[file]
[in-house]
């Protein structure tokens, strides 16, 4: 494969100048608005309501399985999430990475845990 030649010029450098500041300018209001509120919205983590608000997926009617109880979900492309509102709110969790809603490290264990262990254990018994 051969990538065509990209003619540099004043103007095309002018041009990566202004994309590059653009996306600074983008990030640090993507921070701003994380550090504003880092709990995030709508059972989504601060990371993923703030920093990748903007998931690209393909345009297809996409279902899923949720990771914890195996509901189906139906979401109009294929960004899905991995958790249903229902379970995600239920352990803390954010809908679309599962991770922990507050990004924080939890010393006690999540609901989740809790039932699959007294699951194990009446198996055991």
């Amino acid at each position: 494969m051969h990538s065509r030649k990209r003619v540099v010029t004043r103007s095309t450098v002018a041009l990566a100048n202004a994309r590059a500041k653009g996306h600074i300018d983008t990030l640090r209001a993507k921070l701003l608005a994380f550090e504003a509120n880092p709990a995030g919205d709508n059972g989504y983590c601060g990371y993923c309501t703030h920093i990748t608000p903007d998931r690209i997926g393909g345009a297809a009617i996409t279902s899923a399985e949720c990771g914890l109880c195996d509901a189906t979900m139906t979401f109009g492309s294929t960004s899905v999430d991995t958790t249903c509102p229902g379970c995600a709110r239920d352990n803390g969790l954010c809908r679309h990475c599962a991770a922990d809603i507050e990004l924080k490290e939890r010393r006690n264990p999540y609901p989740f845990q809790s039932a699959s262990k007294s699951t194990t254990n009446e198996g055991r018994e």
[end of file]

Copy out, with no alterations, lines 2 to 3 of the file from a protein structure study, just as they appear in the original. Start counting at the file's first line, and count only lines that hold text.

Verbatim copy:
């Protein structure tokens, strides 16, 4: 494969100048608005309501399985999430990475845990 030649010029450098500041300018209001509120919205983590608000997926009617109880979900492309509102709110969790809603490290264990262990254990018994 051969990538065509990209003619540099004043103007095309002018041009990566202004994309590059653009996306600074983008990030640090993507921070701003994380550090504003880092709990995030709508059972989504601060990371993923703030920093990748903007998931690209393909345009297809996409279902899923949720990771914890195996509901189906139906979401109009294929960004899905991995958790249903229902379970995600239920352990803390954010809908679309599962991770922990507050990004924080939890010393006690999540609901989740809790039932699959007294699951194990009446198996055991």
């Amino acid at each position: 494969m051969h990538s065509r030649k990209r003619v540099v010029t004043r103007s095309t450098v002018a041009l990566a100048n202004a994309r590059a500041k653009g996306h600074i300018d983008t990030l640090r209001a993507k921070l701003l608005a994380f550090e504003a509120n880092p709990a995030g919205d709508n059972g989504y983590c601060g990371y993923c309501t703030h920093i990748t608000p903007d998931r690209i997926g393909g345009a297809a009617i996409t279902s899923a399985e949720c990771g914890l109880c195996d509901a189906t979900m139906t979401f109009g492309s294929t960004s899905v999430d991995t958790t249903c509102p229902g379970c995600a709110r239920d352990n803390g969790l954010c809908r679309h990475c599962a991770a922990d809603i507050e990004l924080k490290e939890r010393r006690n264990p999540y609901p989740f845990q809790s039932a699959s262990k007294s699951t194990t254990n009446e198996g055991r018994e």